At Le Wagon, I learned that in web development, every problem has a solution, which  wasn’t something I believed before. In school, when we were told something was impossible, it was often the case — but for 9 weeks, Le Wagon reminded us to constantly test and iterate to find solutions to our problems. If you want to be an entrepreneur, Le Wagon’s program really gets you into the right mindset and helps you see the bigger picture for your product. We don’t just stop at building a website; I can discuss front-end development just as well as databases without feeling like I’m missing a piece of the puzzle. I understand how things work and how they relate to each other. If I hadn’t gone through Le Wagon, I wouldn’t have been able to launch WeDressFair, even if I had the idea and the financial means to work with developers or agencies, I wouldn’t have had the ability to objectively judge the capabilities of the people I’d work with. Learning to code has taught me to be autonomous, to continuously improve my product, and to be agile when relevant solutions are proposed. I was also fortunate to be supported by the Le Wagon community, especially another student from my batch and a teacher from Le Wagon Lyon (who ended up joining our team and is now CTO of WeDressFair). It’s a community of over 7,000 people and counting that you can rely on!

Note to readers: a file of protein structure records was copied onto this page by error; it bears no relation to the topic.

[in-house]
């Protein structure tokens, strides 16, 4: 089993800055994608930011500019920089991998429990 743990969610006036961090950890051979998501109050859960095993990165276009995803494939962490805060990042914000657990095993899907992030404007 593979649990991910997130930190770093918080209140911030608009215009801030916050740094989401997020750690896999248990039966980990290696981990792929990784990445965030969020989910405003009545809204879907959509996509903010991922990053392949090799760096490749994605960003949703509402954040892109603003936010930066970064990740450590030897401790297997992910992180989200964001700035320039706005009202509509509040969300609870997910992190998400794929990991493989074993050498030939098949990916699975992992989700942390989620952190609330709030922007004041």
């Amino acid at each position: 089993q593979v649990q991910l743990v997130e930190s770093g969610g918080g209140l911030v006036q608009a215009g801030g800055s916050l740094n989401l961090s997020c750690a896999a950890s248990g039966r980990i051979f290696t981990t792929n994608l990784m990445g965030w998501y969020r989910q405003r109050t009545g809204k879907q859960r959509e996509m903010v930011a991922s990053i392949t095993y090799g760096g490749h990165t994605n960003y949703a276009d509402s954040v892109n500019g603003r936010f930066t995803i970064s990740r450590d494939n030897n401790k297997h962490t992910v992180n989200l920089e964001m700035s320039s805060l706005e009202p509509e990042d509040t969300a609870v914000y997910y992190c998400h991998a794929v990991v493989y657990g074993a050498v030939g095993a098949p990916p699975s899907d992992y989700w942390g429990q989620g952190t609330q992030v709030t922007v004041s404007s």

I’m convinced that having tech skills is crucial in order to be capable of making relevant decisions about your product’s features. To resolve business matters, it’s important to speak the same language, so to speak. Today, we are supported by social and environmental impact project accelerator, Make Sense. Slowly but surely, our team is growing. We’re now 10 people, including Benoit and Anthony, two developers who also decided to change their lives by doing Le Wagon Lyon. We have just launched a second version of our website and it’s been 6 months since our brick and mortar store opened its doors. Our objective is to carry more and more ethical brands while ensuring that they meet our selection criteria. The ultimate goal is for WeDressFair to become its own quality certification. 
Today, I am proud and happy to be able to collaborate with others who want to make a positive impact in the world and are ready to take actions that have… purpose.